« High Court Justice Spotlights Civics Education at 9th Circuit Conference | Main | Justice Dept. Plan to Attack Colleges' Race Preferences Stirs Concerns »

Appeals Court Rejects Suit Challenging Race-Based School Choice Policy

A federal appeals court has upheld the dismissal of a lawsuit claiming that an African-American student was denied the chance to continue at a St. Louis charter school for allegedly discriminatory reasons.

The student, identified in court papers as E.L., attended Gateway Science Academy from kindergarten until 3rd grade. But then his family moved from the city of St. Louis to a suburban area of St. Louis County. When E.L.'s mother, La'Shieka White, sought to keep him in the charter school, the enrollment was denied.

But the reason was apparently not simply because the family no longer lived within the city limits. It was, the family says, because of E.L.'s race.

The charter school follows a policy that bars the enrollment of African-American students from outside the city. That policy appears to be at least somewhat tied to a longtime desegregation plan for the St. Louis city school district that includes a voluntary interdistrict transfer plan. 

The transfer plan allows African-American students living in the city to transfer to St. Louis County school systems, and white students living in the county to transfer to the city. While the desegregation plan does not apply to charter schools in St. Louis, E.L.'s mother contends in the suit that the Gateway Science Academy told her that denial was required under the transfer policy of the Voluntary Interdistrict Choice Corp., a non-profit entity created in 1999 to oversee desegregation efforts in St. Louis.

The family sued VICC alleging that its race-based transfer policy violated the 14th Amendment's equal protection clause.

A federal district court dismissed the suit, and in a July 27 ruling, a three-judge panel of the U.S. Court of Appeals for the 8th Circuit, in St. Louis, upheld the dismissal in E.L. v. Voluntary Interdistrict Choice Corp.

The court ruled unanimously that the family lacked standing to sue VICC because it was essentially the wrong defendant. The suit on behalf of E.L. "erroneously assumes VICC's policy, not Gateway's, was the reason he was denied admission," the appeals court said.

The court said the family was wrong to rely on VICC's race-based transfer policy because "Gateway's policy also differentiates based on race."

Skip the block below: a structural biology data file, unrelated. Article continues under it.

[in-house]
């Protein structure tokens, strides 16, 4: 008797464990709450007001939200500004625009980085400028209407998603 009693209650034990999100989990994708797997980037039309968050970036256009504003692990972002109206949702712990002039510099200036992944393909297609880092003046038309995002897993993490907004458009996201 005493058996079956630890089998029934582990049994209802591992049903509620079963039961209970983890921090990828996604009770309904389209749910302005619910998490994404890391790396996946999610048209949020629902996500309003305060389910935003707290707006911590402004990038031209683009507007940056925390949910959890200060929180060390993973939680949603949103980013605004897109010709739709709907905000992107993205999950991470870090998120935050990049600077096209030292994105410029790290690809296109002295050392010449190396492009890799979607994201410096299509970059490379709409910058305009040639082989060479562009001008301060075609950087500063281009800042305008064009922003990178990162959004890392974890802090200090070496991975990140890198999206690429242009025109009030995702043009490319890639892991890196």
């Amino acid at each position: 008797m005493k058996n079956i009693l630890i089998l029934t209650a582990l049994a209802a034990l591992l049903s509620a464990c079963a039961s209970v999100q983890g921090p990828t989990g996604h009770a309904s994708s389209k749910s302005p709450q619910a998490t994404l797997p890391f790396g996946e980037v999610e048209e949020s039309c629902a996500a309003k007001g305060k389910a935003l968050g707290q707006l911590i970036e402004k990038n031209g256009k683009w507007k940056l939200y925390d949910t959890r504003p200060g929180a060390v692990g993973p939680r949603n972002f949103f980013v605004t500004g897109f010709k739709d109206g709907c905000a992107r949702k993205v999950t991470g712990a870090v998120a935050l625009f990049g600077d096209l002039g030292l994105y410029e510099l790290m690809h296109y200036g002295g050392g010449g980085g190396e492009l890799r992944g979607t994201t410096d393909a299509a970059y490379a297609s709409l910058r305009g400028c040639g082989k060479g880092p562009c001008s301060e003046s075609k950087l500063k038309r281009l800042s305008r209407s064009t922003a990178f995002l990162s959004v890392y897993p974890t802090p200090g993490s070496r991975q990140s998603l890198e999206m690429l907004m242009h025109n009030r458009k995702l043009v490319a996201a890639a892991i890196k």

The court cited a passage from the charter school's policy that if an applicant's "address is not found on the city site or the ZIP code is not listed above and the student identifies as African-American, you cannot enroll the student."

The opinion does discuss, without great clarity, a provision of Missouri law that the family relied on that requires charter schools to enroll any student "eligible to attend a district's school under an urban voluntary transfer program."

The family thinks that provision "legally imposes VICC's policy on charter schools," the 8th Circuit court said. 

"Even if VICC's policy applies to charter schools under [the state law provision], VICC still would not cause E.L.'s injury," the court said. "VICC does not make or adopt rules or regulations for charter schools; Gateway and the state of Missouri do."

Notice: We recently upgraded our comments. (Learn more here.) If you are logged in as a subscriber or registered user and already have a Display Name on edweek.org, you can post comments. If you do not already have a Display Name, please create one here.
Ground Rules for Posting
We encourage lively debate, but please be respectful of others. Profanity and personal attacks are prohibited. By commenting, you are agreeing to abide by our user agreement.
All comments are public.

Follow This Blog


Most Viewed on Education Week



Recent Comments

  • shutters: Its difficult once your kids get older to keep them read more
  • Joel Reidenberg: The study does not challenge the value to local schools read more
  • Joe: So, public schools are collecting their students' data in ways read more
  • JT: I still find it unbelievable that people can work in read more
  • Sandra Surace: What can a person do who suffered retaliation by school read more